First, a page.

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A long line of buyers trails from a store selling marijuana in Pueblo West, Colo, Wednesday, Jan. 1, 2014. The nation's first recreational pot industry opened in Colorado on Wednesday, kicking off a marijuana experiment that will be watched closely around the world. (John Wark/AP)

Colorado marijuana sales: Long lines for smooth rollout of legal business (+video)

By Staff writer / 01.02.14

As the first light of 2014 hit the Rocky Mountains, buyers formed long lines in blustery Colorado weather to participate in the first legal sales of recreational marijuana in the United States.

Accompanied by a swell of media coverage and law enforcement officials, sales began at 8 a.m. Wednesday, and "government officials marveled at the calm," according to a report in the Denver Post.

‘‘Everything’s gone pretty smoothly,’’ Barbara Brohl, head of Colorado’s Marijuana Enforcement Division, told the Associated Press.

Thirty-seven licensed retailers opened for sales, most of them in Denver, according to the Post. Denver police issued two citations for public marijuana consumption during the day, but the department could not confirm that these were related to the day's sales.

Smoking pot in public remains illegal in Colorado, but the New York Times reports that some of the day's customers got around that problem by buying edible products like pot-laced chocolate truffles and baked goods.

Perhaps the only blip in the new industry's roll-out were inflated prices that customers worried could make the drug less affordable for medical users.  Colorado has not established a statewide pricing structure, the AP reports, and midafternoon Wednesday at least one dispensary was charging $70 for one-eighth of an ounce of high-quality marijuana. The day before, medical marijuana patients paid as little as $25 for the same amount.

‘‘We hope that the focus on recreational doesn’t take the focus away from patients who really need this medicine,’’ Laura Kriho of the patient advocacy group Cannabis Therapy Institute told AP.

Any Colorado resident who is at least 21 can now buy up to an ounce or marijuana legally, and out-of-state visitors can buy up to a quarter ounce, which they must consume in Colorado. To help keep the crop from migrating to states where it remains illegal, the Denver airport has posted signs warning travelers that they cannot take pot with them when they leave.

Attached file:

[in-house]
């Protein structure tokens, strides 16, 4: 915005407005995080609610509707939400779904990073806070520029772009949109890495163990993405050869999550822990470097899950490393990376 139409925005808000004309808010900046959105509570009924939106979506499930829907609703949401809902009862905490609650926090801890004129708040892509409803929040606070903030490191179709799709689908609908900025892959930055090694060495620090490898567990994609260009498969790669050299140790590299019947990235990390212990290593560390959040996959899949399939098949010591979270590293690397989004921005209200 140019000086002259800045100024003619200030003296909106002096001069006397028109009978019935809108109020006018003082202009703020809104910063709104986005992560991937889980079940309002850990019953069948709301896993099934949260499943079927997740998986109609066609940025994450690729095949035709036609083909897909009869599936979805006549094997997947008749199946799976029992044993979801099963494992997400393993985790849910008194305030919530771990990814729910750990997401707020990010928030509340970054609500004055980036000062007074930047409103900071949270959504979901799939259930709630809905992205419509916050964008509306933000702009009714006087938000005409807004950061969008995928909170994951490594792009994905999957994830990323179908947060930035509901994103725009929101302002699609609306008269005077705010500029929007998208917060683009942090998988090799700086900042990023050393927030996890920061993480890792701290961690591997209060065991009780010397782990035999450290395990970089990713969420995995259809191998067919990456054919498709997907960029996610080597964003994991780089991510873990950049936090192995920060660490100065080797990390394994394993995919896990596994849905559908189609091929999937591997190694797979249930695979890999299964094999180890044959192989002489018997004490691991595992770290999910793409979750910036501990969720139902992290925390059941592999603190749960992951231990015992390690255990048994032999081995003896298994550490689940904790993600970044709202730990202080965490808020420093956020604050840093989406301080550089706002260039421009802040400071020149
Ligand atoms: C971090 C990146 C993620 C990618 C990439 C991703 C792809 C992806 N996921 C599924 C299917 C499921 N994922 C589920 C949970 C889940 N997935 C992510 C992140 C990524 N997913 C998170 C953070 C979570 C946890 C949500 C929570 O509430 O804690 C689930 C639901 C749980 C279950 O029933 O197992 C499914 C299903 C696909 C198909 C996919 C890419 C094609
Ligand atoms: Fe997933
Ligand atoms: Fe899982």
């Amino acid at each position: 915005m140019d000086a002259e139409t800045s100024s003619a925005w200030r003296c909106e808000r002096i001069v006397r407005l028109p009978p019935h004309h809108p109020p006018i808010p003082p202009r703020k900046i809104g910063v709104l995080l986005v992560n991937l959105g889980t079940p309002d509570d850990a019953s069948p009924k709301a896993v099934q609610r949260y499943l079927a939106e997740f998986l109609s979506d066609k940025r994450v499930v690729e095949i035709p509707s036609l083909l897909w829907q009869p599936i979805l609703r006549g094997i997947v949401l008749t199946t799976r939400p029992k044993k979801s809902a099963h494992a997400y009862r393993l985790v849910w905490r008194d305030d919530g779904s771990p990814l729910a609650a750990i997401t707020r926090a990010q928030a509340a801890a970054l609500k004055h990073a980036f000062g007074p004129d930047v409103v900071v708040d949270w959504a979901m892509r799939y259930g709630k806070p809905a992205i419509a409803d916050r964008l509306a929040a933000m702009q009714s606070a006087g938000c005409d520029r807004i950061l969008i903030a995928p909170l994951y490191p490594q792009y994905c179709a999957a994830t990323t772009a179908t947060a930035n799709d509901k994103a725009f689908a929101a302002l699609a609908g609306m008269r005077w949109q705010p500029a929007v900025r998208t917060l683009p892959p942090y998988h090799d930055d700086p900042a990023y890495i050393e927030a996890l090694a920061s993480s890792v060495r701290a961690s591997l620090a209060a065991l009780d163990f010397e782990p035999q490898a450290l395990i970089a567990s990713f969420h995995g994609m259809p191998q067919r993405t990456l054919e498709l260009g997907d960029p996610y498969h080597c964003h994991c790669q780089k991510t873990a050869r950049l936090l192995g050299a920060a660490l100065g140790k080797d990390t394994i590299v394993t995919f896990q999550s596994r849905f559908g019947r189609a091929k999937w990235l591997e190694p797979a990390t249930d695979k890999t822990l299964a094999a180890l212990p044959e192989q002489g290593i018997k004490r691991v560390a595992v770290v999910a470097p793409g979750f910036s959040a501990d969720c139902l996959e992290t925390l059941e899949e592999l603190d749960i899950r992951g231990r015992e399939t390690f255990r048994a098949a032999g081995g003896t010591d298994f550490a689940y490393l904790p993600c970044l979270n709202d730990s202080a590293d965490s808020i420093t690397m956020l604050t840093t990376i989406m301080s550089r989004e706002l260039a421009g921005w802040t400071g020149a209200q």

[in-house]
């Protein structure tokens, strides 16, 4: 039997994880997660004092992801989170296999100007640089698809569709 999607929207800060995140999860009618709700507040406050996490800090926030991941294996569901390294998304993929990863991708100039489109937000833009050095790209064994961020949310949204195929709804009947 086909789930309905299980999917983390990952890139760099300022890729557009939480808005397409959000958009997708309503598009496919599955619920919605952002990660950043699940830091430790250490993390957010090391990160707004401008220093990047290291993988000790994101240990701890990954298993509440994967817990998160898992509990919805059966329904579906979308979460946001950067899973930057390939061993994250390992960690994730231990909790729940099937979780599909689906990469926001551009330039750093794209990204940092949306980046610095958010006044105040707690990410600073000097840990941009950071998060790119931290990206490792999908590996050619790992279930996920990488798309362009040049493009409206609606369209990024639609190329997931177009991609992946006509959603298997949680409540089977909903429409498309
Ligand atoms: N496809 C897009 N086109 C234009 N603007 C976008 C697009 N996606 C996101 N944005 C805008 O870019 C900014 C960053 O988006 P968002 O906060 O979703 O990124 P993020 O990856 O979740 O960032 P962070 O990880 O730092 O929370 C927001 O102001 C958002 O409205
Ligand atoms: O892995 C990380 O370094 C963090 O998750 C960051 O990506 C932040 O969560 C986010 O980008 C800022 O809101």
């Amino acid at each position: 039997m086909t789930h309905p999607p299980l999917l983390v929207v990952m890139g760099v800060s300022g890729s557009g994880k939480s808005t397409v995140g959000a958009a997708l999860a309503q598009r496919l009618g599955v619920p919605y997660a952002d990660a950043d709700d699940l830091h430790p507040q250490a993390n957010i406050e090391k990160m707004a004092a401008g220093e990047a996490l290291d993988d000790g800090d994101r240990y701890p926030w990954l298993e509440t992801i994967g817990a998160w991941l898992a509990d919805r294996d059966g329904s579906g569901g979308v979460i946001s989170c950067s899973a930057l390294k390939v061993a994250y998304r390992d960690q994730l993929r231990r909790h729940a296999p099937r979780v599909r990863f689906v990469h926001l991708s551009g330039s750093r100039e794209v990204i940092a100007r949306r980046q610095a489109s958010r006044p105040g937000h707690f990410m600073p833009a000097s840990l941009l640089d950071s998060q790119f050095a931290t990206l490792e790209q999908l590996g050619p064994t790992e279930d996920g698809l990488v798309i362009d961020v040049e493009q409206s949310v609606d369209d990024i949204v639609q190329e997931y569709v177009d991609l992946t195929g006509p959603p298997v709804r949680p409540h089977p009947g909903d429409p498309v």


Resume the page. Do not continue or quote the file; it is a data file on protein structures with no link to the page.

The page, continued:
This was part of the state's effort to meet requirements laid out in August by the US Justice Department. Despite a conflict between federal marijuana law and the recent legalization by Washington State and Colorado, Justice said it would not interfere in the new industry as long as the two states effectively enforced eight regulatory points, which include the following:

• Prevent use by minors.

• Prevent pot that is grown for sale in the state from migrating out of state.

• Prevent the diversion of marijuana revenue to organized crime.

• Prevent state-authorized activity from being used as a cover for illegal activity.

• Prevent drugged driving and other adverse public-health effects.

Colorado has approved 136 licenses for retail sales, three-quarters in Denver County and all sites that were previously selling marijuana for medical purposes. State officials told the Post that recreational pot sales could add over $200 million to the state's economy.

“If Colorado is able to successfully legalize marijuana without causing a social backlash, the tourism, tax, and other considerations are likely to compel several other states to quickly follow suit,” writes the paper.

Supporters told the paper that enough signatures had been collected to let Alaskans vote on legalization this year, likely followed by Oregon. By 2016, ballot measures could be considered in Arizona, California, Maine, Massachusetts, Montana, and Nevada.

Colorado's is the only fully legal marijuana industry in the world; in the Netherlands, where it is famously tolerated and sold in cafés, it is not actually legal. Washington State and Uruguay in South America have both legalized pot, but neither government has yet hammered out a regulatory system. Washington's industry, regulated by the state's Liquor Control Board, is expected to open for business by the spring of this year.

Workers install a Waterford Crystal panel on the Times Square New Year's Eve ball in New York last week. (Darren Ornitz/Reuters)

New Year's Eve forecast: where revelers will have to bundle up

By Staff writer / 12.31.13

New Year’s Eve revelers will face radically different weather conditions depending on where they plan to party on the last evening of 2013 with conditions ranging from balmy to bone chilling.